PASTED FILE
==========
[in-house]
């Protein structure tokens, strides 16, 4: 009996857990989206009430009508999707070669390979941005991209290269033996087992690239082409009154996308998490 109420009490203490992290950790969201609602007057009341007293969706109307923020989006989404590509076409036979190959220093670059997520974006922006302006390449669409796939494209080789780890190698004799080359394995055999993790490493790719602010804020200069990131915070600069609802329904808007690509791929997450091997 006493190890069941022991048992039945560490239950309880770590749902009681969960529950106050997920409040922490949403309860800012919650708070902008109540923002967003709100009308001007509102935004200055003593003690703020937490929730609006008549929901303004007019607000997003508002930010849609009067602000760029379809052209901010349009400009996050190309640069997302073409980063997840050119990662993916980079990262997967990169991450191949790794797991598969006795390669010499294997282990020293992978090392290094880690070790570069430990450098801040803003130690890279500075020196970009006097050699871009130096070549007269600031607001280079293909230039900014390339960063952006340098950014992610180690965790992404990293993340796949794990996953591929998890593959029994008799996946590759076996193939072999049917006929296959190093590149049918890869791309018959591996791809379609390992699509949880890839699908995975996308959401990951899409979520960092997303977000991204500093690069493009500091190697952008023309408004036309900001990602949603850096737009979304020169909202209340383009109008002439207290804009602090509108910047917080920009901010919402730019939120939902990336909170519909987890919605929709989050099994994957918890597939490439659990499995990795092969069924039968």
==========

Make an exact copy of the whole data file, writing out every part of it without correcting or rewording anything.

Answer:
[in-house]
């Protein structure tokens, strides 16, 4: 009996857990989206009430009508999707070669390979941005991209290269033996087992690239082409009154996308998490 109420009490203490992290950790969201609602007057009341007293969706109307923020989006989404590509076409036979190959220093670059997520974006922006302006390449669409796939494209080789780890190698004799080359394995055999993790490493790719602010804020200069990131915070600069609802329904808007690509791929997450091997 006493190890069941022991048992039945560490239950309880770590749902009681969960529950106050997920409040922490949403309860800012919650708070902008109540923002967003709100009308001007509102935004200055003593003690703020937490929730609006008549929901303004007019607000997003508002930010849609009067602000760029379809052209901010349009400009996050190309640069997302073409980063997840050119990662993916980079990262997967990169991450191949790794797991598969006795390669010499294997282990020293992978090392290094880690070790570069430990450098801040803003130690890279500075020196970009006097050699871009130096070549007269600031607001280079293909230039900014390339960063952006340098950014992610180690965790992404990293993340796949794990996953591929998890593959029994008799996946590759076996193939072999049917006929296959190093590149049918890869791309018959591996791809379609390992699509949880890839699908995975996308959401990951899409979520960092997303977000991204500093690069493009500091190697952008023309408004036309900001990602949603850096737009979304020169909202209340383009109008002439207290804009602090509108910047917080920009901010919402730019939120939902990336909170519909987890919605929709989050099994994957918890597939490439659990499995990795092969069924039968």